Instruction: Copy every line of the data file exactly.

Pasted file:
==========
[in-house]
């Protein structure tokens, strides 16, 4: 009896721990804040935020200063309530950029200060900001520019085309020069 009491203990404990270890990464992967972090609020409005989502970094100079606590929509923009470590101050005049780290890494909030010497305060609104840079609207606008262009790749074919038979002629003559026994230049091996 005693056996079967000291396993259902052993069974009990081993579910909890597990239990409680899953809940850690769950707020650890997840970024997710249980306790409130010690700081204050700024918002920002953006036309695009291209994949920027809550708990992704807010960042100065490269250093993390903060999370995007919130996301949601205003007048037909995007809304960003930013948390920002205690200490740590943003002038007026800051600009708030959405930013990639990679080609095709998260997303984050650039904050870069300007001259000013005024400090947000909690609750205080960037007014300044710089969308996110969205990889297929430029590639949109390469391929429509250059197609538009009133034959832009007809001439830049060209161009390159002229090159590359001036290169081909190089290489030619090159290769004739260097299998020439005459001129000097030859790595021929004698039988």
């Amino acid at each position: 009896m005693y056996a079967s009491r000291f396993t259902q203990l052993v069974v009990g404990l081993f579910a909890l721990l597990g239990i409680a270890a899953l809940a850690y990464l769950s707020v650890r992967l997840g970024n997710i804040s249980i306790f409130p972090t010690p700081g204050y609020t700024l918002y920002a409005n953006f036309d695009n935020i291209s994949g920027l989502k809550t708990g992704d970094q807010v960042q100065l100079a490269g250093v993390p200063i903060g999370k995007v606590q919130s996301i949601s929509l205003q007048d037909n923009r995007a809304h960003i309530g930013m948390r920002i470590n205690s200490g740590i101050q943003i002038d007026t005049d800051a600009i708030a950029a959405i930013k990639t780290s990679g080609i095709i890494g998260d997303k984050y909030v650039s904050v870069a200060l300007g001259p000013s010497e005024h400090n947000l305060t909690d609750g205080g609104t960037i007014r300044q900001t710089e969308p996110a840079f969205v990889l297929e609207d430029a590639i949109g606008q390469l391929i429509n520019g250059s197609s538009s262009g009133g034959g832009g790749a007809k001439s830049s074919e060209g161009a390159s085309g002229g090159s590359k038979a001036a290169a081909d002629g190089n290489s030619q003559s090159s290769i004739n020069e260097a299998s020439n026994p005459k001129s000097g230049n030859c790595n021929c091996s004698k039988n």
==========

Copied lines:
[in-house]
């Protein structure tokens, strides 16, 4: 009896721990804040935020200063309530950029200060900001520019085309020069 009491203990404990270890990464992967972090609020409005989502970094100079606590929509923009470590101050005049780290890494909030010497305060609104840079609207606008262009790749074919038979002629003559026994230049091996 005693056996079967000291396993259902052993069974009990081993579910909890597990239990409680899953809940850690769950707020650890997840970024997710249980306790409130010690700081204050700024918002920002953006036309695009291209994949920027809550708990992704807010960042100065490269250093993390903060999370995007919130996301949601205003007048037909995007809304960003930013948390920002205690200490740590943003002038007026800051600009708030959405930013990639990679080609095709998260997303984050650039904050870069300007001259000013005024400090947000909690609750205080960037007014300044710089969308996110969205990889297929430029590639949109390469391929429509250059197609538009009133034959832009007809001439830049060209161009390159002229090159590359001036290169081909190089290489030619090159290769004739260097299998020439005459001129000097030859790595021929004698039988």
């Amino acid at each position: 009896m005693y056996a079967s009491r000291f396993t259902q203990l052993v069974v009990g404990l081993f579910a909890l721990l597990g239990i409680a270890a899953l809940a850690y990464l769950s707020v650890r992967l997840g970024n997710i804040s249980i306790f409130p972090t010690p700081g204050y609020t700024l918002y920002a409005n953006f036309d695009n935020i291209s994949g920027l989502k809550t708990g992704d970094q807010v960042q100065l100079a490269g250093v993390p200063i903060g999370k995007v606590q919130s996301i949601s929509l205003q007048d037909n923009r995007a809304h960003i309530g930013m948390r920002i470590n205690s200490g740590i101050q943003i002038d007026t005049d800051a600009i708030a950029a959405i930013k990639t780290s990679g080609i095709i890494g998260d997303k984050y909030v650039s904050v870069a200060l300007g001259p000013s010497e005024h400090n947000l305060t909690d609750g205080g609104t960037i007014r300044q900001t710089e969308p996110a840079f969205v990889l297929e609207d430029a590639i949109g606008q390469l391929i429509n520019g250059s197609s538009s262009g009133g034959g832009g790749a007809k001439s830049s074919e060209g161009a390159s085309g002229g090159s590359k038979a001036a290169a081909d002629g190089n290489s030619q003559s090159s290769i004739n020069e260097a299998s020439n026994p005459k001129s000097g230049n030859c790595n021929c091996s004698k039988n």